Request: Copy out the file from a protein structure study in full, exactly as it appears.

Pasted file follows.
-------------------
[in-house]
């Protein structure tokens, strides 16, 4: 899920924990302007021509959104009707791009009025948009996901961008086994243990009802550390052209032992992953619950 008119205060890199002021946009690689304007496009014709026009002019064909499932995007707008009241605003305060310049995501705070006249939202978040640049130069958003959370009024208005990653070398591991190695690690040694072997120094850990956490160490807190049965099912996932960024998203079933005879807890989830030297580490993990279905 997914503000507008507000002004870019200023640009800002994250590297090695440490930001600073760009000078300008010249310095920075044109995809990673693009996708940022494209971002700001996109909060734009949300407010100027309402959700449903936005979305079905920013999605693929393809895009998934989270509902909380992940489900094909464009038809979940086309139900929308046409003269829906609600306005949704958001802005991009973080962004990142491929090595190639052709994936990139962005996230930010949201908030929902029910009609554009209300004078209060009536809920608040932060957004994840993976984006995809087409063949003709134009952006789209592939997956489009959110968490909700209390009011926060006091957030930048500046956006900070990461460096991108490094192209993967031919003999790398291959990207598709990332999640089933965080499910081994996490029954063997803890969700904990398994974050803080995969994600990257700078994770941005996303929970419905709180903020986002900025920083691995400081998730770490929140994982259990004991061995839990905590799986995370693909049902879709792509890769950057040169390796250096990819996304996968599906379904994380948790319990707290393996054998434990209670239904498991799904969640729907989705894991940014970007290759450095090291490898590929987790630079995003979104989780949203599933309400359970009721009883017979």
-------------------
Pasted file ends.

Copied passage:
[in-house]
């Protein structure tokens, strides 16, 4: 899920924990302007021509959104009707791009009025948009996901961008086994243990009802550390052209032992992953619950 008119205060890199002021946009690689304007496009014709026009002019064909499932995007707008009241605003305060310049995501705070006249939202978040640049130069958003959370009024208005990653070398591991190695690690040694072997120094850990956490160490807190049965099912996932960024998203079933005879807890989830030297580490993990279905 997914503000507008507000002004870019200023640009800002994250590297090695440490930001600073760009000078300008010249310095920075044109995809990673693009996708940022494209971002700001996109909060734009949300407010100027309402959700449903936005979305079905920013999605693929393809895009998934989270509902909380992940489900094909464009038809979940086309139900929308046409003269829906609600306005949704958001802005991009973080962004990142491929090595190639052709994936990139962005996230930010949201908030929902029910009609554009209300004078209060009536809920608040932060957004994840993976984006995809087409063949003709134009952006789209592939997956489009959110968490909700209390009011926060006091957030930048500046956006900070990461460096991108490094192209993967031919003999790398291959990207598709990332999640089933965080499910081994996490029954063997803890969700904990398994974050803080995969994600990257700078994770941005996303929970419905709180903020986002900025920083691995400081998730770490929140994982259990004991061995839990905590799986995370693909049902879709792509890769950057040169390796250096990819996304996968599906379904994380948790319990707290393996054998434990209670239904498991799904969640729907989705894991940014970007290759450095090291490898590929987790630079995003979104989780949203599933309400359970009721009883017979």